Carrie Healy

Weekend Edition Host/Reporter

Before coming to New England Public Radio, Carrie worked in commercial radio for fifteen years, and for a handful of years in public access television.  In college, Carrie studied early American History and earned her B.A. from the University of Massachusetts Amherst.  She has been working at NEPR long enough to have fond memories of editing sound on reel-to-reel tape with a razor blade. In 1996 Carrie contributed original research on 18th century holiday revelry in Deerfield, MA, to Stephen Nissenbaum’s book The Battle For Christmas.  When she's not working, Carrie enjoys tending her flock of sheep, playing the board game Labyrinth, and preparing recipes from her cookbook collection.

The Senate Chamber at the Massachusetts Statehouse.
S M / Creative Commons

At the Massachusetts statehouse this week, senators will be busy deliberating the Ways and Means Committee's $40.3 billion budget proposal.

Last week, lawmakers filed more than 1,000 amendments to that bill.

Recognizing that lawmakers will want to get out of Boston well before the Memorial Day weekend, we asked State House News Service reporter Matt Murphy just how they plan to plow through the huge pile of amendments.

Scene from a 2011 performance of the Ringling Bros. and Barnum & Bailey circus.
anjanettew / Creative Commons

This weekend on Long Island, the Ringling Bros. and Barnum & Bailey circus will perform its final show, ending a 146 year run.  

The circus is also at the center of Dave Fromm's book, "The Duration."  It's based in the Berkshires in a fictional town called "Gable" -- modeled on Lenox, Massachusetts -- where the author grew up.  Fromm told us he remembers visiting a traveling circus as a kid.

    

smoking youth cambridge cigarettes tobacco
David Salafia / Creative Commons

This week, the ping-pong game that is the Massachusetts budget moves to the Senate side of the table. The Ways and Means Committee will release its budget recommendations for the fiscal year that begins in less than two months.  

The "Witness Tree" in the Harvard Forest, located in Petersham, Mass.
Carrie Healy / NEPR

Author Lynda Mapes spent a year in the Harvard Forest in Petersham, Massachusetts, chronicling a single tree. This red oak stands in one of the oldest and most intensively studied research landscapes in North America. 

Honey bees.
Courtney Collison / Creative Commons

Longmeadow, Massachusetts, voters will determine the fate of beekeeping on day two of the annual Town Meeting. One citizens' petition would basically ban beekeeping, by limiting it to agriculturally zoned land west of I-91.

Mark Lantzakis is one of about a half-dozen beekeepers in Longmeadow. He said the proposed restrictions aren't typical for this part of the state.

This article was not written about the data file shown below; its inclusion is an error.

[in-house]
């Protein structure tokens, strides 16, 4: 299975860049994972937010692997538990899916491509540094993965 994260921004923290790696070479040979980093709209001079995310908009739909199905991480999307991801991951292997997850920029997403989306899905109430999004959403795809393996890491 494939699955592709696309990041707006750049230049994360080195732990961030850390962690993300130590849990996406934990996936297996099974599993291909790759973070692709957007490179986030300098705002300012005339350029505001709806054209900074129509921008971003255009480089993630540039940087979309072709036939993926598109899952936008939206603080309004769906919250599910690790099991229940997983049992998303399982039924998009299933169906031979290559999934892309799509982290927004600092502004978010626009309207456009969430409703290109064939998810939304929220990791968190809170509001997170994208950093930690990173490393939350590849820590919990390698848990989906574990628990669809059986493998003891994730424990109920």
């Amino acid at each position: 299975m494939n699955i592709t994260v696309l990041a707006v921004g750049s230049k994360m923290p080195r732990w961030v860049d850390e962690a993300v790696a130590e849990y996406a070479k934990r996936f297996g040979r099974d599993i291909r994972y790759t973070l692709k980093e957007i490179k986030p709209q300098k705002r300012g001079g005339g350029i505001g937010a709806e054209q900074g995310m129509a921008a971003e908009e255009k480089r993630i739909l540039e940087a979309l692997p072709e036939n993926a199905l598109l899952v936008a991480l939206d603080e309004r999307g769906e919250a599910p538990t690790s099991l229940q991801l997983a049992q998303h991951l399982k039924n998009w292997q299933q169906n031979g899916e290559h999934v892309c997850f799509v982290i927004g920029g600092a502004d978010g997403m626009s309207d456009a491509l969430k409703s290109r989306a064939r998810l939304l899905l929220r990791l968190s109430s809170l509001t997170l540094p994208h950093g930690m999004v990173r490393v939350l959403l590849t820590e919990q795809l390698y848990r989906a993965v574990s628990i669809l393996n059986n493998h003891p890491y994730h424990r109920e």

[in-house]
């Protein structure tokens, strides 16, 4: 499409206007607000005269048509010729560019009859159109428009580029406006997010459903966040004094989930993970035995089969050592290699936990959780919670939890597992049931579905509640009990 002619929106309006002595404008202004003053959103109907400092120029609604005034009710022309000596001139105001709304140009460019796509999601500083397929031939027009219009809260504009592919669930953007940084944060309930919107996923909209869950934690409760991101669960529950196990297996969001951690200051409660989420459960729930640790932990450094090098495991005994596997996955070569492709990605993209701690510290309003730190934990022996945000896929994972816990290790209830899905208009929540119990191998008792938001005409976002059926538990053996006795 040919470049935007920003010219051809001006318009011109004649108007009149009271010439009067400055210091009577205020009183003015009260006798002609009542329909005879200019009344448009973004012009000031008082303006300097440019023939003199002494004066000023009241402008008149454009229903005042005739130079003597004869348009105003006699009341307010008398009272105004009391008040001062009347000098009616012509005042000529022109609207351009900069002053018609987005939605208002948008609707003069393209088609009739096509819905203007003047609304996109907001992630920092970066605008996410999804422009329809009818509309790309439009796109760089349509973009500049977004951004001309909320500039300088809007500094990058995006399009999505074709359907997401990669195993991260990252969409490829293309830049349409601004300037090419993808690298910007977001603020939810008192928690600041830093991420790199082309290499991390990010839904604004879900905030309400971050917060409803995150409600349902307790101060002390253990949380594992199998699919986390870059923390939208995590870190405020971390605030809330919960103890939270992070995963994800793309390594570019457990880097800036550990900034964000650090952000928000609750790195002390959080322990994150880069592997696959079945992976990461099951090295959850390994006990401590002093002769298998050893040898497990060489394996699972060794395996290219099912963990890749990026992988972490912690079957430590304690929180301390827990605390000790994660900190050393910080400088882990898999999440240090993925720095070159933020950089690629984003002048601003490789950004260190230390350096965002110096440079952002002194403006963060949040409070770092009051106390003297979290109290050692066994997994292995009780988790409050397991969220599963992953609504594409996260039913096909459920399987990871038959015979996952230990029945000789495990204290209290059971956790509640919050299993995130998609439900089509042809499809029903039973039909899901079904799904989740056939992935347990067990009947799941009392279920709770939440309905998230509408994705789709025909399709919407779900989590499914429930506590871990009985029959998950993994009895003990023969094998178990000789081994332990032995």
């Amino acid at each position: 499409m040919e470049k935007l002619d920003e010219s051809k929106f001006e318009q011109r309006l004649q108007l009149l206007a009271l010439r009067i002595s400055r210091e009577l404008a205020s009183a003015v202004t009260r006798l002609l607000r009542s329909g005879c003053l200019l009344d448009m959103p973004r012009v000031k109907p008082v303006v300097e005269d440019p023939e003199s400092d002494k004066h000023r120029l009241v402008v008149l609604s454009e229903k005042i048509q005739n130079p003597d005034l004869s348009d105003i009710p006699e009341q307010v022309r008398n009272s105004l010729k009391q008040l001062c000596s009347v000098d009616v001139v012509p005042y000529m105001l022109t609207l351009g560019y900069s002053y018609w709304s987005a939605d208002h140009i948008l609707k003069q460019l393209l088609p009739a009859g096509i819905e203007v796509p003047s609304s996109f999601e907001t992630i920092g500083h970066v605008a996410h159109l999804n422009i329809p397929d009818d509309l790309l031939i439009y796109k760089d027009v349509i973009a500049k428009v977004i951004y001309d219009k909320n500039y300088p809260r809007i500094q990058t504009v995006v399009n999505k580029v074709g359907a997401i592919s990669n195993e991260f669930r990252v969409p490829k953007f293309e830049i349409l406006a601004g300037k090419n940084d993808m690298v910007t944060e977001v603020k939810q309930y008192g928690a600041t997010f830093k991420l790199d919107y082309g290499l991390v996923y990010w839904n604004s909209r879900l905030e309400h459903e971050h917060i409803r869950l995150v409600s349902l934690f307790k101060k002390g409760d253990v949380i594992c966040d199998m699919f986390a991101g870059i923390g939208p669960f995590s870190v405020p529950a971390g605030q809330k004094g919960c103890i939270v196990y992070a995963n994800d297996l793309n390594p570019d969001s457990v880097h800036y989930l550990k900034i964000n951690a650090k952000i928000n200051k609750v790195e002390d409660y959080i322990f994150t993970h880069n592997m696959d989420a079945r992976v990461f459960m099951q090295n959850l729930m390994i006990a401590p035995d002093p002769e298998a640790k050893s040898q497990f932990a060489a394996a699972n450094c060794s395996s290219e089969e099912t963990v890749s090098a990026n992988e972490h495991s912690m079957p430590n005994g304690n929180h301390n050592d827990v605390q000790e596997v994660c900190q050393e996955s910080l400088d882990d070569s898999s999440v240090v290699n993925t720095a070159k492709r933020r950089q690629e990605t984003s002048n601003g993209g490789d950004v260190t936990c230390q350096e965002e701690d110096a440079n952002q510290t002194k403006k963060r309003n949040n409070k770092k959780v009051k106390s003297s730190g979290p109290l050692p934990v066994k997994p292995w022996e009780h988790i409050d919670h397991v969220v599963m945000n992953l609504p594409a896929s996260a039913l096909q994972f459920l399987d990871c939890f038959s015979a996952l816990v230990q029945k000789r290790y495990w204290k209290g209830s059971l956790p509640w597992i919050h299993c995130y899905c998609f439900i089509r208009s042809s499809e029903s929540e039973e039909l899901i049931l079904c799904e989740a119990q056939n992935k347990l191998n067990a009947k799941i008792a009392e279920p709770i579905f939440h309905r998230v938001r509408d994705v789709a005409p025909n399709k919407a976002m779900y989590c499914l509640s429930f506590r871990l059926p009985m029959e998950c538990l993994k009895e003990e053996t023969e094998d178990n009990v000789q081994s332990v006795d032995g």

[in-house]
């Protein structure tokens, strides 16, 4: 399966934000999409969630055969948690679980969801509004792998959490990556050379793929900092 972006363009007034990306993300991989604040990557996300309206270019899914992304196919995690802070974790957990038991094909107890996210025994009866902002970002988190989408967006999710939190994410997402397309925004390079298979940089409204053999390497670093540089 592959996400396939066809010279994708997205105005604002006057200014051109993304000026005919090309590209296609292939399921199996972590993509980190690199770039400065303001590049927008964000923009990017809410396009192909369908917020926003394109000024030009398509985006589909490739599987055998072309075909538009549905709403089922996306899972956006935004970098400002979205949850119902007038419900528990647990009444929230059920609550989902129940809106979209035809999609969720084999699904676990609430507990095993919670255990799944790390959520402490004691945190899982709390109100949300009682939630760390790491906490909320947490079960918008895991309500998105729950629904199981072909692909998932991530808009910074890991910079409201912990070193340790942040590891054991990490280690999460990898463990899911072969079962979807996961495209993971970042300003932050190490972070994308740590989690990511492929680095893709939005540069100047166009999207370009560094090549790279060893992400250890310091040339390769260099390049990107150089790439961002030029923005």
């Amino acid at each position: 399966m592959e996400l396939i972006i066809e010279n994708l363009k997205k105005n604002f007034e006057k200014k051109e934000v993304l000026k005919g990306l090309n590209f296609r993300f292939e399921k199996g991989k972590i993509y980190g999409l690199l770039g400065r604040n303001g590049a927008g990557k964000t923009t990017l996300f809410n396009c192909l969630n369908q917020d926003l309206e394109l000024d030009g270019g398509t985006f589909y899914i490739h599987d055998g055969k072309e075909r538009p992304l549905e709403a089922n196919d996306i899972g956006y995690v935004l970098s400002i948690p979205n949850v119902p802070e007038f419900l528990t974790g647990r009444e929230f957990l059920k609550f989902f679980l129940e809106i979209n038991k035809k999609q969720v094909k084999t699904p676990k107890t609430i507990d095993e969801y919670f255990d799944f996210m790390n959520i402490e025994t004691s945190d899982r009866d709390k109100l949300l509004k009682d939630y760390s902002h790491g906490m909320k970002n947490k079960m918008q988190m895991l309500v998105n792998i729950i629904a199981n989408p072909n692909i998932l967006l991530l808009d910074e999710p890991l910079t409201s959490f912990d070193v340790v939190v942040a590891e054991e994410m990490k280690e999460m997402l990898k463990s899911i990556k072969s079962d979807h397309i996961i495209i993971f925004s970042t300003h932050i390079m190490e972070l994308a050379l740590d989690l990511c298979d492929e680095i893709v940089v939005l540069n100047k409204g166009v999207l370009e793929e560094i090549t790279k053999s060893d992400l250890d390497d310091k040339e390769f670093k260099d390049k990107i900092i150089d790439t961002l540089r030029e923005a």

"There is not, as far as I know, anything going on in other towns that would bar beekeeping," he said.

A doctor's hands hold a stethoscope.
Alex Proimos / Creative Commons

Massachusetts Governor Charlie Baker has said that the Republican health care bill, passed last week by the U.S. House, would mean a massive loss of funds to the state. That bill now heads to the U.S. Senate.  Reporter Matt Murphy from the State House News Service joined us to discuss what steps Baker will likely take in reaction.  

The Massachusetts State House in Boston.
Henry Epp / NEPR

Amid a dispute brewing over an elephant act in the Melha Shrine Circus coming to Springfield, a Beacon Bill committee this week will be taking up bills dealing with wild and exotic animal acts. Of course, this also comes as the Ringling Brothers and Barnum and Bailey circus is set to close its tent for good.

Reporter Katie Lannan from the Statehouse News Service joined us to discuss some of the legislation being considered.

A timber rattlesnake in Berkshire County, Masachusetts.
Patrick Randall / Creative Commons

Our panel of journalists looks at the big stories in the news.

What made The Short List this week?

A syringe.
ZaldyImg / Creative Commons

There's legal uncertainty at this hour about whether Arkansas will be allowed to go ahead with a pair of executions Thursday night. Eight executions had been scheduled to begin on Monday -- and there have been conflicting court decisions since then.

While this has been playing out in court, a western Massachusetts folk singer has been playing a song he wrote called "Eight Men Dying."

Tom Neilson of Greenfield, Mass., is on tour now. He said he played a few gigs in Arkansas earlier this month.

Health factor rankings, by county, in Massachusetts.
County Health Rankings 2017 / University of Wisconsin Population Health Institute

Hampden County finished at the bottom in a public health ranking, again this year.

The report, which is published by the University of Wisconsin Population Health Institute, ranks Hampden County 14th out of 14 Massachusetts counties in health factors -- like smoking and obesity -- and outcomes -- like premature death. 

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